About the School
Area & History
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Area and History <<
About the School
|Geologically, northern Nevada
is designated as basin and range. The northeastern corner of
the state where Tuscarora is located is classified climatically
as high desert. Mountains rise to over 10,000 feet in the ranges
surrounding the town and are covered with sage and native grasses,
with aspen and cottonwood in the canyons, juniper and pine on
the high north faces.
In the valleys ranchers grow vast meadows of hay to feed their
cattle in winter. The mountains and canyons are open for hiking
and mountain biking, as Tuscarora is surrounded by public lands.
Within two hours drive are the alpine wildernesses of Jarbidge
and the Ruby Mountains. A large swimming hole on the south end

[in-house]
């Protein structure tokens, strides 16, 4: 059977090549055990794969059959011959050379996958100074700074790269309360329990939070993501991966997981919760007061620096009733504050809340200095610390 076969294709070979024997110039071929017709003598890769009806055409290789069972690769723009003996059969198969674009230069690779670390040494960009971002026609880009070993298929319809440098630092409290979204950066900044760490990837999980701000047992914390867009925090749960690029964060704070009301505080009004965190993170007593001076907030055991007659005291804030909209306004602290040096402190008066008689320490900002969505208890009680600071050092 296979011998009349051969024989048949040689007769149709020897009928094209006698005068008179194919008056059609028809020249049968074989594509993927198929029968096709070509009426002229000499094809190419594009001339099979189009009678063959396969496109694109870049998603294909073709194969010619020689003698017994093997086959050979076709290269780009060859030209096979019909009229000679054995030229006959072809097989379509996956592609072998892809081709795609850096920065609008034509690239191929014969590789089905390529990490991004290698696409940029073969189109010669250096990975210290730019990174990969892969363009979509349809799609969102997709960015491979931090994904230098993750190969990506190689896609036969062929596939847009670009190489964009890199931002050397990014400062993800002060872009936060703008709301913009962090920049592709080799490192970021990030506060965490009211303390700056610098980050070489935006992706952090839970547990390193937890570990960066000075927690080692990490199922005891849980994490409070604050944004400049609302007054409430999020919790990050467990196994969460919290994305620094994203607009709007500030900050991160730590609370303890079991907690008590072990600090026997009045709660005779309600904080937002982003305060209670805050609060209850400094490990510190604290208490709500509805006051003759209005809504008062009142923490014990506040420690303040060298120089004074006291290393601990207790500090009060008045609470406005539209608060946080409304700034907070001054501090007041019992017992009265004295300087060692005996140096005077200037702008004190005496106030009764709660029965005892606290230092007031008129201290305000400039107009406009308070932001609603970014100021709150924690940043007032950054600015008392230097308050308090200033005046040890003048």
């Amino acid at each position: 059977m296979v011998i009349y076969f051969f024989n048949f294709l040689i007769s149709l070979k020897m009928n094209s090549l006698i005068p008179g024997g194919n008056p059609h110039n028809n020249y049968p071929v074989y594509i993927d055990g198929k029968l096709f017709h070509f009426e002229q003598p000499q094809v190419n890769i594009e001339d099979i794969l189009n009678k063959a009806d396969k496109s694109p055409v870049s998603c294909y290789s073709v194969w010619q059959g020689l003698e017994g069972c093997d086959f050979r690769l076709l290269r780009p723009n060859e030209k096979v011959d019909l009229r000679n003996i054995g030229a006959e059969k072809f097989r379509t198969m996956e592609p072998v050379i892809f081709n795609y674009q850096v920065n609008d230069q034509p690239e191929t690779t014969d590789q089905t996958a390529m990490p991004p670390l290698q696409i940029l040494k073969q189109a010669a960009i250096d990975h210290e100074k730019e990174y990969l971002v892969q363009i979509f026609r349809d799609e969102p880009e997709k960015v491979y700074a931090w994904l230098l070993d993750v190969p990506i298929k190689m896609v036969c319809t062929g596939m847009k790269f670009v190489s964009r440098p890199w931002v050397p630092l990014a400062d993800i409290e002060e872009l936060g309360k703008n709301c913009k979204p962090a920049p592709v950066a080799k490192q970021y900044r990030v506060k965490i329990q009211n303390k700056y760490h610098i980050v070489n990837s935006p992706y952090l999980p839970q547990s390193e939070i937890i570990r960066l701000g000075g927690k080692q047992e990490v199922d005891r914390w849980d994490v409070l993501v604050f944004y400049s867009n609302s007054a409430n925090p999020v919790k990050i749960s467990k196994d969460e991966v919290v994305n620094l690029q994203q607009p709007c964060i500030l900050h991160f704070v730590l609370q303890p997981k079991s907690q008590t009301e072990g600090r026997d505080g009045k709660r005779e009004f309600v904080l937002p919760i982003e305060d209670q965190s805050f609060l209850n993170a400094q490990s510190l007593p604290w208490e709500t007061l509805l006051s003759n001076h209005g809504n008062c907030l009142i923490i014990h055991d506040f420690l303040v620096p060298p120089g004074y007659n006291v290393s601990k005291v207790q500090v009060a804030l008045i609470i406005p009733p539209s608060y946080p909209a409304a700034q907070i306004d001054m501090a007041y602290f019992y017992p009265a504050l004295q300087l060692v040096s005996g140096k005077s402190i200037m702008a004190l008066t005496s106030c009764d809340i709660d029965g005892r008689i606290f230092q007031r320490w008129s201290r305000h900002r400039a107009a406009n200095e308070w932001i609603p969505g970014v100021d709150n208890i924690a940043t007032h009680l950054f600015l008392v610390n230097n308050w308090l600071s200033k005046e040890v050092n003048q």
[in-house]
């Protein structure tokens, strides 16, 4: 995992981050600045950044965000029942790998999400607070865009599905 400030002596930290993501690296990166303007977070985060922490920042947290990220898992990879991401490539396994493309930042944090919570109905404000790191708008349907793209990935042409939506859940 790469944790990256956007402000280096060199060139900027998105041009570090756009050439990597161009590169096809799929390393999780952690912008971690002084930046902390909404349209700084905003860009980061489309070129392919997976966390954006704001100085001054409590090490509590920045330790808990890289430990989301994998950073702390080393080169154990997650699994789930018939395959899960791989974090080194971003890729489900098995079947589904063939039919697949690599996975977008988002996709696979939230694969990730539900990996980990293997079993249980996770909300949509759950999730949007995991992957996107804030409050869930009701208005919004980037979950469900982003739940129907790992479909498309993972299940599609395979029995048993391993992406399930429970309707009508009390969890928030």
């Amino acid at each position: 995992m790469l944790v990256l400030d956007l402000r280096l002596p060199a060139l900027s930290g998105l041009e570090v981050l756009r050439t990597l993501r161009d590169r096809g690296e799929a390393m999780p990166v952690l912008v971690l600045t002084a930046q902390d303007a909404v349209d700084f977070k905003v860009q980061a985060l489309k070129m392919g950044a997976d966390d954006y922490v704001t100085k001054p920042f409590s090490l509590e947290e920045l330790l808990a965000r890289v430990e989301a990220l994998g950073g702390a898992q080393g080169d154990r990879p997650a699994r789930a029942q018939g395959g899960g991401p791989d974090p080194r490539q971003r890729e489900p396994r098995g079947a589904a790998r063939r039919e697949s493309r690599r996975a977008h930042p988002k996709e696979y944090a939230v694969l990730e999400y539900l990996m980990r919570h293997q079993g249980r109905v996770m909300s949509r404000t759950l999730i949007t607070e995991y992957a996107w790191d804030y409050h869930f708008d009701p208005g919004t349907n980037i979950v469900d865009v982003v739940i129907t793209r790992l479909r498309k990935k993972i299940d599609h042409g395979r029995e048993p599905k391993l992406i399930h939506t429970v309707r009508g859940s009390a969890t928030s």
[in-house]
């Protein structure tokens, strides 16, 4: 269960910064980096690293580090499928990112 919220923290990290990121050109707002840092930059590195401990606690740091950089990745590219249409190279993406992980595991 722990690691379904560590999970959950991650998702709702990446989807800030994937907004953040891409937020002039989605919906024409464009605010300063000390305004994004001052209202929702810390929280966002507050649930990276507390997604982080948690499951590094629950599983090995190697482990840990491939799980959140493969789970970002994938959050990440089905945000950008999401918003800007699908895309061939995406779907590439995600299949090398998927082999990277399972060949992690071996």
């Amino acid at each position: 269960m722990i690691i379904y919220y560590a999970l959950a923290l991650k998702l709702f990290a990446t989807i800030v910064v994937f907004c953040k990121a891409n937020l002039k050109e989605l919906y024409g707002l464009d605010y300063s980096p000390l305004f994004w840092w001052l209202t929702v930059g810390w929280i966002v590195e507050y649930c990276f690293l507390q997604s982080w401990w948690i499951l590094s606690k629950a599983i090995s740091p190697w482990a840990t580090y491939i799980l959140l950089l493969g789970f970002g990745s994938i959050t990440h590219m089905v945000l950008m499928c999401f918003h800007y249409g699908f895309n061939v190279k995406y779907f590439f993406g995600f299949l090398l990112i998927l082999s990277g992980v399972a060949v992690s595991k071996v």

of town offers a pleasant spot to cool off.
established in 1872 as a mining camp after the discovery of
gold and silver, at 6000 feet above sea level at the base of
Mount Blitzen. The population boomed to over 3000 by 1880including
a large Chinese populationand the town sported a number
of stores and saloons, an opera house, several ore mills, and
a marching band. By the turn of the century the ore was running
out and the population had dwindled to a few hundred.
|Today the year-round
population rarely explodes beyond fifteen, with dogs and chickens
significantly outnumbering humans.
Elko, 52 miles to the southeast, is the closest commercial center,
offering shops, movie theaters, grocery stores, casinos, Big
Macs, and bordellos.
Of particular interest is the largest ethnic Basque festival
in the United States held annually on the 4th of July weekend,
and The Cowboy Poetry Festival held in late January. (Back